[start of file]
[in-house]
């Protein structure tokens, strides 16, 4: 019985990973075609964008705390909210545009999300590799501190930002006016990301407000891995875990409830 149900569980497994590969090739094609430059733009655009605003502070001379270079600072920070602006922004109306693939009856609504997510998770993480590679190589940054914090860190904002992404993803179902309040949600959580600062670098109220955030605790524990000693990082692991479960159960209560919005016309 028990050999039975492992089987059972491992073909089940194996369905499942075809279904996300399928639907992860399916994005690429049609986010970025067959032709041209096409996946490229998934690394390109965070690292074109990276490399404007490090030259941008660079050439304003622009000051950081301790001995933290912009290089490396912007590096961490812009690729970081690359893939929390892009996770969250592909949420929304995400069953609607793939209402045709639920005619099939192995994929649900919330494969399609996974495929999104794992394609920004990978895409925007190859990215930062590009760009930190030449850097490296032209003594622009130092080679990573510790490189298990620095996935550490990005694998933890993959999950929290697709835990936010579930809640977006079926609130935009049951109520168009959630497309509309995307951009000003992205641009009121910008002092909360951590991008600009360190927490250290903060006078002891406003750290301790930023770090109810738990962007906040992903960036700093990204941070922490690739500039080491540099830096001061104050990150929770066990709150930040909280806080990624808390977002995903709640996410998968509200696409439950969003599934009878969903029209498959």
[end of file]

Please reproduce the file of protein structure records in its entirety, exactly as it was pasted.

[in-house]
């Protein structure tokens, strides 16, 4: 019985990973075609964008705390909210545009999300590799501190930002006016990301407000891995875990409830 149900569980497994590969090739094609430059733009655009605003502070001379270079600072920070602006922004109306693939009856609504997510998770993480590679190589940054914090860190904002992404993803179902309040949600959580600062670098109220955030605790524990000693990082692991479960159960209560919005016309 028990050999039975492992089987059972491992073909089940194996369905499942075809279904996300399928639907992860399916994005690429049609986010970025067959032709041209096409996946490229998934690394390109965070690292074109990276490399404007490090030259941008660079050439304003622009000051950081301790001995933290912009290089490396912007590096961490812009690729970081690359893939929390892009996770969250592909949420929304995400069953609607793939209402045709639920005619099939192995994929649900919330494969399609996974495929999104794992394609920004990978895409925007190859990215930062590009760009930190030449850097490296032209003594622009130092080679990573510790490189298990620095996935550490990005694998933890993959999950929290697709835990936010579930809640977006079926609130935009049951109520168009959630497309509309995307951009000003992205641009009121910008002092909360951590991008600009360190927490250290903060006078002891406003750290301790930023770090109810738990962007906040992903960036700093990204941070922490690739500039080491540099830096001061104050990150929770066990709150930040909280806080990624808390977002995903709640996410998968509200696409439950969003599934009878969903029209498959």